Can You Still Claim Pre-GST Transitional Tax Credit?

“Every cloud has a silver lining” may aptly form part of the answer to this question. Some of the recent High Court judgements versus GST amendments have left businesses to wonder if they can still go ahead and claim the transitional tax credits, that is their vested rights. These tax credits belonged to the pre-GST regimes such as Central Excise, Service Tax and VAT. 

The tax anomaly was in the matter of imposing a timeline to file form TRAN-01, that allows taxpayers to bring forward their pre-GST tax credits under the current regime of GST. 

Section 140 in the CGST Act governs transitional provisions of all the pre-GST tax laws (tax credit, whether or not part of VAT, service tax or excise returns). The section redirects one to Rule 117 of the CGST Rules to discover the complete manner in which transitional input tax credit must be brought forward. 

Before the Finance Act, 2020, the section was legally never time-bound. However, the Rule specified a time limit of 90 days from 1st July 2017. This date has also been extended till 27th December 2017. Accordingly, if there is any form of inconsistency between the Rule and the Act, the general rules of interpretation state that the Act must prevail.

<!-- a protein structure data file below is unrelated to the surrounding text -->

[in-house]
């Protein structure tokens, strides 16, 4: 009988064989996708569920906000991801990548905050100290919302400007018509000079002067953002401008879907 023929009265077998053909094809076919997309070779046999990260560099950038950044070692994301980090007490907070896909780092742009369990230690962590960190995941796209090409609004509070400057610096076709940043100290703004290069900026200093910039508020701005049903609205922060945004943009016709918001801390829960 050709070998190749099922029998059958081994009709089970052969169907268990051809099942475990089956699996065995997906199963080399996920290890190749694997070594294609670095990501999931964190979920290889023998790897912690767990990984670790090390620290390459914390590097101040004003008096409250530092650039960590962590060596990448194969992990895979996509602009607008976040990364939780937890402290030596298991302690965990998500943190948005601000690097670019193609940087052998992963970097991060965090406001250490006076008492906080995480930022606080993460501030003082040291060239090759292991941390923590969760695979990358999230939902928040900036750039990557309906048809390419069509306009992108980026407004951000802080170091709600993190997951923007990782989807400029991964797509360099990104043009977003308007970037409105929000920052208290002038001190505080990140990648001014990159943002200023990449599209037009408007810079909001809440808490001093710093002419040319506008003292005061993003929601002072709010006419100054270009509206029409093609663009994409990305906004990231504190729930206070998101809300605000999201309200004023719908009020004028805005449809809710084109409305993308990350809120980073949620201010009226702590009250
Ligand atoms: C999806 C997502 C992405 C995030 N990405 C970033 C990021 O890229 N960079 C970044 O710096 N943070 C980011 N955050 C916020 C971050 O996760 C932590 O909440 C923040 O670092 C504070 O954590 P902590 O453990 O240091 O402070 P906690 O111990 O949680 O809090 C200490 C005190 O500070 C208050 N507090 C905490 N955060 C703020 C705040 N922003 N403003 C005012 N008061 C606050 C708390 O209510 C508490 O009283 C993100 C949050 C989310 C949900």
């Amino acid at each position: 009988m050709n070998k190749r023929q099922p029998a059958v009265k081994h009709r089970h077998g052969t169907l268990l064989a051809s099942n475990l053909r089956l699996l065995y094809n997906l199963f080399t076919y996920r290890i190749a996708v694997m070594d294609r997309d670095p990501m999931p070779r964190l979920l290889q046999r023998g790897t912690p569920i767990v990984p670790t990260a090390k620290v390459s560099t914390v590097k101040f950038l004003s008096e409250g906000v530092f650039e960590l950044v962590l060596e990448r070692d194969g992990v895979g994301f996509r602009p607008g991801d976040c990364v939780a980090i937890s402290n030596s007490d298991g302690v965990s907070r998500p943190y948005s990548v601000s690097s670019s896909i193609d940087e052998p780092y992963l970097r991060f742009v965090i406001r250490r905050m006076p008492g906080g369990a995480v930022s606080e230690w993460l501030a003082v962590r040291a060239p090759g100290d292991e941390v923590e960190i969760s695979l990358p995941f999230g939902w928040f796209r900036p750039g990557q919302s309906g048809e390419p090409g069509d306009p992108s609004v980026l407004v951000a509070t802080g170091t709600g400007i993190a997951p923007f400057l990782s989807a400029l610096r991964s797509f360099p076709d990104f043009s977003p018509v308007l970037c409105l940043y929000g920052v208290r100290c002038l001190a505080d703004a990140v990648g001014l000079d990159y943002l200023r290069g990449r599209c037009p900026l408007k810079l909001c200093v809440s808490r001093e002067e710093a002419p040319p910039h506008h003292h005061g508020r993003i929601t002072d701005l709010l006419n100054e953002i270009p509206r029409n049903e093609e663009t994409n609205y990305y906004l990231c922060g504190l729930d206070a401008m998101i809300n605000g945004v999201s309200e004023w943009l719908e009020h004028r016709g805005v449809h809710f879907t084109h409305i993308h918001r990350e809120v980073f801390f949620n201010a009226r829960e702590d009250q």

Many businesses missed the deadline of 27th December 2017. While a specific section of these taxpayers faced technical glitches on the GST portal during TRAN-01 upload, there was another section who either had inadequate systems to file online or could not comply due to lack of professional help with the deadline. 

Nonetheless, the government came to the rescue by providing extended time limit to only those who faced technical glitches on the GST portal while uploading the TRAN-01. Such an extension is available till 30th June 2020 vide CGST notification number 35/2020 dated 3rd April 2020. This addresses the plight of the former section of taxpayers.

The issue that is yet to be resolved pertains to the latter section. Many businesses may have faced any other genuine difficulties and hence missed claiming the transitional credit. Two recent developments in 2020 are noteworthy here.

Firstly, the Finance Act, 2020 has amended Section 140 to include time restriction, retrospectively from 1st July 2017. Therefore, the inconsistency mentioned above between the Act and the Rule is put to rest.

Also, the date of applicability of this amended section has been notified as 18th May 2020 onwards. All those High Court judgements passed on the ground for inconsistency between the Act and the Rule, concerning the time limit of taking transitional credit, will need to be reviewed. The petitioner may have to approach the apex court too.

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Secondly, on 5th May 2020, the Delhi High Court had passed a landmark judgement in Brand Equity Treaties Limited v/s The Union Of India & ORS (2020) VIL-196-DEL. It favoured a taxpayer who missed claiming transitional credit. It must be noted that at that time, section 140, amended to impose a time limit, was still not notified.